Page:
John Kerry lives here, up a steep hill on a slanted, pocked road, in a corner town house in Louisburg Square, the most exclusive address in Boston's most exclusive and quaint neighborhood. The sidewalks are brick here, and the door knockers are brass.
Robin Cook, author of more than 20 novels, including such medical thrillers as "Coma," lives here too, across the park in a mini-palace that could certainly substitute as a museum of 19th-century architecture and artifacts. Before he bought the place in 1977 -- way before -- it belonged to William Dean Howells. Louisa May Alcott lived up the road, at No. 10.
Know this about Louisburg Square when you're sniffing around: Cook put up his US flag first; Kerry was second. But Kerry is so far the first and only resident to have the Secret Service posted outside. The agents are there to protect the man who could be president, but their heavily armed presence has not yet caused residents to totally sour on the place.
"The way we look at it, the probability of muggings goes down," Cook says, "but the probability of car bombs goes up. So it's a wash."
He loves the neighborhood because tucked down tree-lined streets are markets and plumbers and hardware stores, and the same guys who sit on the same stoops every day. There are playgrounds. People pick up after their dogs. Down the hill on Charles Street are exquisite restaurants, wine stores, antique shops, a video rental joint, an old-fashioned pharmacy, cafes, a fruit stand, and people who stop and say hello in such a way as to make a person forget that Boston is supposed to be stodgy and rude.
"This place has the entire city at its fingertips," Cook says, walking down to Charles Street. Indeed, the Common and the Public Garden are just steps away. Cross the park and you're in Downtown Crossing, the Financial District, Government Center. Posh Newbury Street is a few blocks away. Walk down Commonwealth Avenue, through the Back Bay, and you'll hit the Fenway, near Fenway Park. "The city is actually built around Beacon Hill," Cook says.
We pass Beacon Hill Wine and Spirits, which specializes in hard-to-find wines, and head into Gary Drug. "Is Herman here?" Cook asks a clerk. Of course he's here -- somewhere. Gary Drug, on Charles Street since 1972, is the center of Herman Greenfield's world. "Herman doesn't dress up," Cook says. "He wears what he wears. But he gives the kind of service that pharmacists used to give." Herman, looking a bit ragged, with thinning gray hair, emerges from behind the counter. "I used to be 6-foot-2 with blond hair and blue eyes, and now look what happened in 30 years," he says.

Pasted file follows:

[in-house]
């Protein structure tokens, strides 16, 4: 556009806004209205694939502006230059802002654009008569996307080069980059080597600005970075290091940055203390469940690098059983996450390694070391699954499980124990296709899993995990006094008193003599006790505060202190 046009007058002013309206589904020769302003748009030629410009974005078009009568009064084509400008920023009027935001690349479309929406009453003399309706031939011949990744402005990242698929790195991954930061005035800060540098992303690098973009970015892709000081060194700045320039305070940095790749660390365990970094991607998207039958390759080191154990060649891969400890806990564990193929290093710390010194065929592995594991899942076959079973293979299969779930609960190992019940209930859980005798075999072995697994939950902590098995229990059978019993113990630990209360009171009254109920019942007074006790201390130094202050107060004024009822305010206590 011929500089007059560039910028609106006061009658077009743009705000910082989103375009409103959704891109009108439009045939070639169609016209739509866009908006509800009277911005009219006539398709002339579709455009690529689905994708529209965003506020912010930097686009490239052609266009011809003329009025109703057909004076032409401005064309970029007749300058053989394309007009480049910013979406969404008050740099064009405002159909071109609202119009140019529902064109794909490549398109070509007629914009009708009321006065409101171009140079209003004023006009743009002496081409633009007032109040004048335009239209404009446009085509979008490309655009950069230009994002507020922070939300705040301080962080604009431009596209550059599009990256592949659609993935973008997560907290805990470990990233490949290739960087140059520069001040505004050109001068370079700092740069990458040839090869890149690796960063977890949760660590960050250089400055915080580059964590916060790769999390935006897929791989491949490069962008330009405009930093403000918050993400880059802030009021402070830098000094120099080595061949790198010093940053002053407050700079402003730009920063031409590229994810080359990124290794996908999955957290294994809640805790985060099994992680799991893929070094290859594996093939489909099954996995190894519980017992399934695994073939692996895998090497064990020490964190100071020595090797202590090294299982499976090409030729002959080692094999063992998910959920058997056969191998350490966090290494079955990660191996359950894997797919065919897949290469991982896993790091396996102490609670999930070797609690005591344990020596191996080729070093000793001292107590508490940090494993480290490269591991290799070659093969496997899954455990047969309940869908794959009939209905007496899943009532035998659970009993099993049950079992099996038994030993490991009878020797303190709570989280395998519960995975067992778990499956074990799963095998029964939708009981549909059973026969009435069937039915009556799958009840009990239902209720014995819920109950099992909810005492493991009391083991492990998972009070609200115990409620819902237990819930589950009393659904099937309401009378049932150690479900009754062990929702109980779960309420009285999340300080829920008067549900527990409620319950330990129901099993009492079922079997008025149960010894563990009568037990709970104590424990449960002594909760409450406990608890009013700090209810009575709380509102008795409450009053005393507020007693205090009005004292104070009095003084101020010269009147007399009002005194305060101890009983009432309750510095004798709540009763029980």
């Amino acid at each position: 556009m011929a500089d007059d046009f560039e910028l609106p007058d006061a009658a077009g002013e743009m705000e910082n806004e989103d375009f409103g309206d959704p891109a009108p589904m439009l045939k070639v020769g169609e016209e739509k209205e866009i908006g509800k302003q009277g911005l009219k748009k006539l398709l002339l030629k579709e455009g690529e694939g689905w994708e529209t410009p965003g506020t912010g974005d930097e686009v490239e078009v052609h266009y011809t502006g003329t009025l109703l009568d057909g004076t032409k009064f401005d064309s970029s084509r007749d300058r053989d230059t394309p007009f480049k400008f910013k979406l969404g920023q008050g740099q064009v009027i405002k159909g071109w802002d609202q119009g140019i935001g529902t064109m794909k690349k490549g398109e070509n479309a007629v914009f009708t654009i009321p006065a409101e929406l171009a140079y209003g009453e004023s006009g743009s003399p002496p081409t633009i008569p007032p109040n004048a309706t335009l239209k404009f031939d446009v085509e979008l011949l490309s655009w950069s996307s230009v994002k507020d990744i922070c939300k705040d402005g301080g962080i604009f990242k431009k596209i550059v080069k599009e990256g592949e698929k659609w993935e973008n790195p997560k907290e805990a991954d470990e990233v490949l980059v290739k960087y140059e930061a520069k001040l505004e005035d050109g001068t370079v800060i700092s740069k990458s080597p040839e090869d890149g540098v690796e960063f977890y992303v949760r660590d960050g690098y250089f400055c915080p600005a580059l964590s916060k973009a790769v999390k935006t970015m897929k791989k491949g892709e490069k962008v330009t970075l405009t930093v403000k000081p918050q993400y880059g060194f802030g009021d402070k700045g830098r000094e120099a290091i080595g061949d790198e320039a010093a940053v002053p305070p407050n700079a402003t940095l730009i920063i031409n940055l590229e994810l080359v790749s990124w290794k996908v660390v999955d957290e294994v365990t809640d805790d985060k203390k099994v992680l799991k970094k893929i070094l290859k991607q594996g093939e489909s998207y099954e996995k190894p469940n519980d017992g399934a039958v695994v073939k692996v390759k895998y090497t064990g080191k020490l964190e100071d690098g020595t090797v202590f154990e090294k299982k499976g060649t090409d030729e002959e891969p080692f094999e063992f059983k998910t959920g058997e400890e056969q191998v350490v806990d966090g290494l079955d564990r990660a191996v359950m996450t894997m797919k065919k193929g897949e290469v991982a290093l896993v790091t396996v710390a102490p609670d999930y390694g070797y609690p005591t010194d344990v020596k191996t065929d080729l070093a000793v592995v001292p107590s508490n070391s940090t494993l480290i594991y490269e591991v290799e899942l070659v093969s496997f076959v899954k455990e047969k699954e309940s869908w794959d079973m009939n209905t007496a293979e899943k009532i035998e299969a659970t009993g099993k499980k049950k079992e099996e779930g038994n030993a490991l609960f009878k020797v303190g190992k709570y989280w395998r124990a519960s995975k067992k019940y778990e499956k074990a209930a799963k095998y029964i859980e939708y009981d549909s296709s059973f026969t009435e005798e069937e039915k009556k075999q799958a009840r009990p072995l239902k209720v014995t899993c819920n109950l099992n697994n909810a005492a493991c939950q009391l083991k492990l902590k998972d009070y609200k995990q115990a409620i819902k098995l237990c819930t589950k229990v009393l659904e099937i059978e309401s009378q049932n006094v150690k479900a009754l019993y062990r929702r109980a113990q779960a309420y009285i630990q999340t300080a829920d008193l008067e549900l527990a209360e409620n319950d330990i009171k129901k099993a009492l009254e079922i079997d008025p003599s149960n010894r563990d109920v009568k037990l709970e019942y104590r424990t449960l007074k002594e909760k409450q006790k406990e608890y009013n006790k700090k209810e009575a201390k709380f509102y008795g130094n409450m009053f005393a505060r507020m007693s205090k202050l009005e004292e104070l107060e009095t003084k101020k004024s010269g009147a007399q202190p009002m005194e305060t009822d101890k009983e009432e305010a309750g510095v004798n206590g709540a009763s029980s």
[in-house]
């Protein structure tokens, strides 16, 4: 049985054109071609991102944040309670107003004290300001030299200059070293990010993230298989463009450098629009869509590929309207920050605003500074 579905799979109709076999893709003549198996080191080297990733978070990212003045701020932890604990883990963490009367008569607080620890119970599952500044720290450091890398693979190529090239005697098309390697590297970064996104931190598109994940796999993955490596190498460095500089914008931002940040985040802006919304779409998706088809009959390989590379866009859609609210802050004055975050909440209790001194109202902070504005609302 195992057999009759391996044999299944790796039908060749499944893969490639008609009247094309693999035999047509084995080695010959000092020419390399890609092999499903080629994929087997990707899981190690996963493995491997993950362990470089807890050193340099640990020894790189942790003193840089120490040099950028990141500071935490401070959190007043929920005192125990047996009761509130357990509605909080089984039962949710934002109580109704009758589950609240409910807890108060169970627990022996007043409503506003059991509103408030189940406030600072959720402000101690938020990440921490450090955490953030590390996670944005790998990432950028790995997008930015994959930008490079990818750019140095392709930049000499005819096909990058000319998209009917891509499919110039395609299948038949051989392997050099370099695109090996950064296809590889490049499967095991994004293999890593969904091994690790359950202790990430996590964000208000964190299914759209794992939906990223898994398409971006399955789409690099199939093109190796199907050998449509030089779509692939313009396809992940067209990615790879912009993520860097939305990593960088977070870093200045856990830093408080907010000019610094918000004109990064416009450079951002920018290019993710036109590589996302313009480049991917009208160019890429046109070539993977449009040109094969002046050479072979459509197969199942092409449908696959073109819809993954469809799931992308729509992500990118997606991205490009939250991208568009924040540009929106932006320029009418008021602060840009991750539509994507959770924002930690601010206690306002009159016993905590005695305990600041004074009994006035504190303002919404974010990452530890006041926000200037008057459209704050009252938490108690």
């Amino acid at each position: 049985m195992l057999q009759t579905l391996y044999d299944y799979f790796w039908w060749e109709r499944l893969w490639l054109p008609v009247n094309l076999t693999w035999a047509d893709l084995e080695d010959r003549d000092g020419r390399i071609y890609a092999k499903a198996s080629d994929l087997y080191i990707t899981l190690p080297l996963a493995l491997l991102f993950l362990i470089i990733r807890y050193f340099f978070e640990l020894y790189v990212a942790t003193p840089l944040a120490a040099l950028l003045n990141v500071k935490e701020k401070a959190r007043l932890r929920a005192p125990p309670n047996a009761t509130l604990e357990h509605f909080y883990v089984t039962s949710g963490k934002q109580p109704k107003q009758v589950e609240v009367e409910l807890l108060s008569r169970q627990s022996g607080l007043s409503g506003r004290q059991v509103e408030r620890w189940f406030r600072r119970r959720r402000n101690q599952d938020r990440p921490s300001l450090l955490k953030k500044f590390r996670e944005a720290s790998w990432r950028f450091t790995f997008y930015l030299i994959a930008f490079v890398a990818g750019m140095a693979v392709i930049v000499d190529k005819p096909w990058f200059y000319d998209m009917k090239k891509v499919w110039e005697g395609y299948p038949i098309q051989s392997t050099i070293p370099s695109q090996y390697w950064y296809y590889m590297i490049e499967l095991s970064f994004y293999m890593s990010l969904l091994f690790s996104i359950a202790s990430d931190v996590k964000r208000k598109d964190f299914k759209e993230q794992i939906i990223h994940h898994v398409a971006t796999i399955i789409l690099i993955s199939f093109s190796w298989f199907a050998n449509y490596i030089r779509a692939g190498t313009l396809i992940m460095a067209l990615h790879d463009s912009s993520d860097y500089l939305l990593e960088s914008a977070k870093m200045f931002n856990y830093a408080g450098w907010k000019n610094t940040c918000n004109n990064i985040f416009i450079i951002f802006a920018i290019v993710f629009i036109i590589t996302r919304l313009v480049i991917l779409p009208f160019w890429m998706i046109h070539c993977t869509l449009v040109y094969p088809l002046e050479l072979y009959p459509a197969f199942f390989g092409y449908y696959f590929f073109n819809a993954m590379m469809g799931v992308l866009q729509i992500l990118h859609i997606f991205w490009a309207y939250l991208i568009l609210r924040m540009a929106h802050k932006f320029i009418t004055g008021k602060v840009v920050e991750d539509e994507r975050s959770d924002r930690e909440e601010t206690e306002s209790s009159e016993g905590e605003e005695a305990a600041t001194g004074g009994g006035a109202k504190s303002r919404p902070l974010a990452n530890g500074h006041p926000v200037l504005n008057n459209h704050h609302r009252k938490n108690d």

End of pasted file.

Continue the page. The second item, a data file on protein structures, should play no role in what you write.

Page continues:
"I think the apartments around here have been painted so many times that they are a lot smaller than they used to be," says Dick Gurnon, and he would know. He opened Charles Street Supply 52 years ago. The place burned down once, but survived the chainstores through service so neighborly that if you're locked out of your house, they will help you get in. "I remember Eisenhower came down thisstreet, but the street was running the other way, that's how long ago it was," Gurnon recounts. Kerry stops in to the store when he's around.
We continue down Charles Street, past The Paramount, where breakfast and lunch is served cafeteria-style, and where there's an outside chance of seeing Jay Leno, who misses the steak tips from his Boston days.
Like many Beacon Hill residents, Cook is an antiques buff. Just as residents rely on neighborhood markets for food, prescriptions, and hardware, they rely on local antique stores to decorate their homes. We turn onto Chestnut Street and enter one of Cook's favorite shops: Gallagher-Christopher Antiques, which dabbles in the 18th, 19th, and 20th centuries. "I hope Robin buys a couple more houses," says owner Christopher Mizeski.
"I do have a need for a single sconce," Cook tells him. "And I know it's hard to find. But it has to be either nickel or chrome or platinum."
"Nothing we can't help you with," Mizeski replies.
There were other places to go, but a torrential rainstorm struck and Cook had to get home to write. Of course, there's the Massachusetts State House, where Paul Revere and Sons covered the original wooden dome with copper. On the way are two gems: Mount Vernon Street, which Henry James called the most beautiful street in the United States; and Acorn Street, a cobblestoned block that is supposedly the most photographed street in America. And it would be a big mistake to miss the
Michael S. Rosenwald can be reached at email@example.com